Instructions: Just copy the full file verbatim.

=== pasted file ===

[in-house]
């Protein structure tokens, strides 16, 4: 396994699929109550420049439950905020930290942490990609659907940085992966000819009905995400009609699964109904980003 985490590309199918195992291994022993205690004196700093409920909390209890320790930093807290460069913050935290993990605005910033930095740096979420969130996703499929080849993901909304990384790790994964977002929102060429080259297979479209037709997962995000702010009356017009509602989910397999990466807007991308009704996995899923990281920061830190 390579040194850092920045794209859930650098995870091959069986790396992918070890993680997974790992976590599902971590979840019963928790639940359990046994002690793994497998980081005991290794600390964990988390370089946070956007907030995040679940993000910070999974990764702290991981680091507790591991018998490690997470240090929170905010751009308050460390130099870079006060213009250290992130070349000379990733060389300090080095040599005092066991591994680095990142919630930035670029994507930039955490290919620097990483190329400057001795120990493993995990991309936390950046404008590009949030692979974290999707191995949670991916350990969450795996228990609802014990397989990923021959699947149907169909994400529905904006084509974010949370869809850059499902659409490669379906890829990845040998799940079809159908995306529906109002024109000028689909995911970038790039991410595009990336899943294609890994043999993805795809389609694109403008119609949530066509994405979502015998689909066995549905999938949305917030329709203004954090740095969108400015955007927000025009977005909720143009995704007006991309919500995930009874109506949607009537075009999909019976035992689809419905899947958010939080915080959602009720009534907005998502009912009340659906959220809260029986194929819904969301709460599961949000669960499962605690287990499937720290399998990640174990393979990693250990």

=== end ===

[in-house]
């Protein structure tokens, strides 16, 4: 396994699929109550420049439950905020930290942490990609659907940085992966000819009905995400009609699964109904980003 985490590309199918195992291994022993205690004196700093409920909390209890320790930093807290460069913050935290993990605005910033930095740096979420969130996703499929080849993901909304990384790790994964977002929102060429080259297979479209037709997962995000702010009356017009509602989910397999990466807007991308009704996995899923990281920061830190 390579040194850092920045794209859930650098995870091959069986790396992918070890993680997974790992976590599902971590979840019963928790639940359990046994002690793994497998980081005991290794600390964990988390370089946070956007907030995040679940993000910070999974990764702290991981680091507790591991018998490690997470240090929170905010751009308050460390130099870079006060213009250290992130070349000379990733060389300090080095040599005092066991591994680095990142919630930035670029994507930039955490290919620097990483190329400057001795120990493993995990991309936390950046404008590009949030692979974290999707191995949670991916350990969450795996228990609802014990397989990923021959699947149907169909994400529905904006084509974010949370869809850059499902659409490669379906890829990845040998799940079809159908995306529906109002024109000028689909995911970038790039991410595009990336899943294609890994043999993805795809389609694109403008119609949530066509994405979502015998689909066995549905999938949305917030329709203004954090740095969108400015955007927000025009977005909720143009995704007006991309919500995930009874109506949607009537075009999909019976035992689809419905899947958010939080915080959602009720009534907005998502009912009340659906959220809260029986194929819904969301709460599961949000669960499962605690287990499937720290399998990640174990393979990693250990």